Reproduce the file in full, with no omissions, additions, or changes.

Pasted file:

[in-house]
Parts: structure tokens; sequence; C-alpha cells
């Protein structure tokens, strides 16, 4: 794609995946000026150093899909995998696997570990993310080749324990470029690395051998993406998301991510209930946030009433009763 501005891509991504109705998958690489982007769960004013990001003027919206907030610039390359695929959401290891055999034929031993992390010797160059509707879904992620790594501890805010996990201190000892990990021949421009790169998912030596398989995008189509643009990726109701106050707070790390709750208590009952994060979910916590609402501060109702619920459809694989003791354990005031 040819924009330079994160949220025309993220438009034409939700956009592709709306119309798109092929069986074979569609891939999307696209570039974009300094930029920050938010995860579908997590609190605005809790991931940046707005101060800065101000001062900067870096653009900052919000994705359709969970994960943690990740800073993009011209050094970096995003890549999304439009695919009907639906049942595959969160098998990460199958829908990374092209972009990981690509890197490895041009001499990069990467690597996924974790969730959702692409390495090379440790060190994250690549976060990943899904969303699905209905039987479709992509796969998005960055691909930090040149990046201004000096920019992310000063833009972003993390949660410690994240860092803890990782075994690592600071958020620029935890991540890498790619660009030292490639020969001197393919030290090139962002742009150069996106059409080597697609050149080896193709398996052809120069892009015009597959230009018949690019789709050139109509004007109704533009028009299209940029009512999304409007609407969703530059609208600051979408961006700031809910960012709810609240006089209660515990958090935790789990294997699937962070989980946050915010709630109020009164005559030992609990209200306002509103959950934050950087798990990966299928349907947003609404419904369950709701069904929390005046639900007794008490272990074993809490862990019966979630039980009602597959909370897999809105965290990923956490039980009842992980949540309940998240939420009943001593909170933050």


[in-house]
Parts: structure tokens; sequence; C-alpha cells
């Protein structure tokens, strides 16, 4: 794609995946000026150093899909995998696997570990993310080749324990470029690395051998993406998301991510209930946030009433009763 501005891509991504109705998958690489982007769960004013990001003027919206907030610039390359695929959401290891055999034929031993992390010797160059509707879904992620790594501890805010996990201190000892990990021949421009790169998912030596398989995008189509643009990726109701106050707070790390709750208590009952994060979910916590609402501060109702619920459809694989003791354990005031 040819924009330079994160949220025309993220438009034409939700956009592709709306119309798109092929069986074979569609891939999307696209570039974009300094930029920050938010995860579908997590609190605005809790991931940046707005101060800065101000001062900067870096653009900052919000994705359709969970994960943690990740800073993009011209050094970096995003890549999304439009695919009907639906049942595959969160098998990460199958829908990374092209972009990981690509890197490895041009001499990069990467690597996924974790969730959702692409390495090379440790060190994250690549976060990943899904969303699905209905039987479709992509796969998005960055691909930090040149990046201004000096920019992310000063833009972003993390949660410690994240860092803890990782075994690592600071958020620029935890991540890498790619660009030292490639020969001197393919030290090139962002742009150069996106059409080597697609050149080896193709398996052809120069892009015009597959230009018949690019789709050139109509004007109704533009028009299209940029009512999304409007609407969703530059609208600051979408961006700031809910960012709810609240006089209660515990958090935790789990294997699937962070989980946050915010709630109020009164005559030992609990209200306002509103959950934050950087798990990966299928349907947003609404419904369950709701069904929390005046639900007794008490272990074993809490862990019966979630039980009602597959909370897999809105965290990923956490039980009842992980949540309940998240939420009943001593909170933050």